“I am deeply honored to serve in this vital endeavor to address the growing health care crisis and I look forward to working with my fellow panelists,” said Hansen. “The nation’s health care tab is already the highest in the world, and I am committed to exploring solutions that will reduce costs while improving care for the greatest number of people.”
The working group was created by Congress and will hold hearings and community meetings across the country on health coverage and cost issues, and, ultimately, issue a “Health Report to the American People.”
As the leader of the 1.4 million-member UFCW, Hansen represents America’s neighborhood union. UFCW members put food on the table for America’s families, working in neighborhood supermarkets, as well as in meatpacking, food processing and other industries.
With more than 40 years of experience negotiating contracts covering wages, health care benefits, pensions and other workplace benefits, Hansen is acutely aware of the nation’s health care crisis. He understands how rising health care costs are forcing a downward pressure on workers’ living standards. He also knows first-hand how skyrocketing costs are encouraging some employers to scale back and eliminate employee health care plans in order to gain competitive advantages in their industries.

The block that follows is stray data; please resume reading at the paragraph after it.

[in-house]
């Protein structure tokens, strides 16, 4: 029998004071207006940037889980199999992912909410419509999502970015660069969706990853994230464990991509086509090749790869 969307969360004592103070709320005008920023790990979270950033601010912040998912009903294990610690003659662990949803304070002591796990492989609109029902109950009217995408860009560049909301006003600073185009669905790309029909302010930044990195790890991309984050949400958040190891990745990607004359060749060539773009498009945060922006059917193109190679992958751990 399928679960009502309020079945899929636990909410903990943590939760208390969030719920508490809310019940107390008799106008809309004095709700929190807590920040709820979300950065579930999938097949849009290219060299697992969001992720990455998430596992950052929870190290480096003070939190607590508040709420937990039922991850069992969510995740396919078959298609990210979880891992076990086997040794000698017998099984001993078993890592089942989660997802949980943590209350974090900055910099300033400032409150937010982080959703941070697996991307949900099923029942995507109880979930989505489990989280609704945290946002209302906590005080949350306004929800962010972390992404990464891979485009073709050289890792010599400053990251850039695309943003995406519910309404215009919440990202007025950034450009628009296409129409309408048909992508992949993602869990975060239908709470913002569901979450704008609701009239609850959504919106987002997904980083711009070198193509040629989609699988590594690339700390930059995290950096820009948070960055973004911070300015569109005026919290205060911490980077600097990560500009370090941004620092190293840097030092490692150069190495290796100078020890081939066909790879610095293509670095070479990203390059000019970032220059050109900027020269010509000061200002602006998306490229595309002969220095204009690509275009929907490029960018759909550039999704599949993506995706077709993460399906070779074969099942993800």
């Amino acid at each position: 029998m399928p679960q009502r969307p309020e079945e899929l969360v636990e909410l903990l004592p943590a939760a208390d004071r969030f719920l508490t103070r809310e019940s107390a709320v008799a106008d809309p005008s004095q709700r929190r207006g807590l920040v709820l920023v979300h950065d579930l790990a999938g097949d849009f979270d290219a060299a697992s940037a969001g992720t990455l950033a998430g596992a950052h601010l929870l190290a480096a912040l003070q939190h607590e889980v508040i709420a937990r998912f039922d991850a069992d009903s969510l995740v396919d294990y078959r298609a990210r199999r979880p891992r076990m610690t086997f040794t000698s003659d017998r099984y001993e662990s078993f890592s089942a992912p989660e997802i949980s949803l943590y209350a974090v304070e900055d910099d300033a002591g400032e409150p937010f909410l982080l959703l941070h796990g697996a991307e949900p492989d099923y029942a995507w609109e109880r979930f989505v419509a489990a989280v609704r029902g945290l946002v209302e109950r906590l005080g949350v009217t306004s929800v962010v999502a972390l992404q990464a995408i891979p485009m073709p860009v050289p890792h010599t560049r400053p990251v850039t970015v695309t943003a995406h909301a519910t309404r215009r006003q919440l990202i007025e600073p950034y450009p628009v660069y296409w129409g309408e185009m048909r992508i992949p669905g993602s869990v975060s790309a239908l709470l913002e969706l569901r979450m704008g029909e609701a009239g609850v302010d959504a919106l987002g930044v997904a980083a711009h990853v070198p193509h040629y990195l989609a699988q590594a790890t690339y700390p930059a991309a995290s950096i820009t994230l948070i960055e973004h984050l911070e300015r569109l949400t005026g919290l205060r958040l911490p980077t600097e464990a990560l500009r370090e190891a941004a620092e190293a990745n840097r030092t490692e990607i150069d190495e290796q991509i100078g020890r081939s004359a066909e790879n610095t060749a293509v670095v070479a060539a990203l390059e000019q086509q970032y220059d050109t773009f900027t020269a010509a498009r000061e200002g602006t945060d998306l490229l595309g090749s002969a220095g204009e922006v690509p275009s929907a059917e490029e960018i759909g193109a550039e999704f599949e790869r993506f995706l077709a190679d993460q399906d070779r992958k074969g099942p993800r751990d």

“The health care crisis is a national problem that requires a national solution,” said Hansen. “I have great confidence that our group can lay the foundation for bringing America together to confront this challenge.”
February 24, 2005
Wal-Mart used children for hazardous jobs in its U.S. stores according to a U.S. Labor Department investigation as reported in the New York Times on February 12, 2005. Wal-Mart is being sued for sexual harassment in Florida by the federal government as reported in the Bradenton Herald on February 18, 2005. Wal-Mart was cited in Alabama for having the most employees on taxpayer-funded Medicaid health program as reported in the Associated Press on February 22, 2005. Wal-Mart is the target of a Georgia legislative initiative on companies with large number of employees receiving taxpayer-funded health care after it was revealed the retail giant ranked number one for employees on the government health program as reported in the Atlanta Journal-Constitution on February 23, 2005.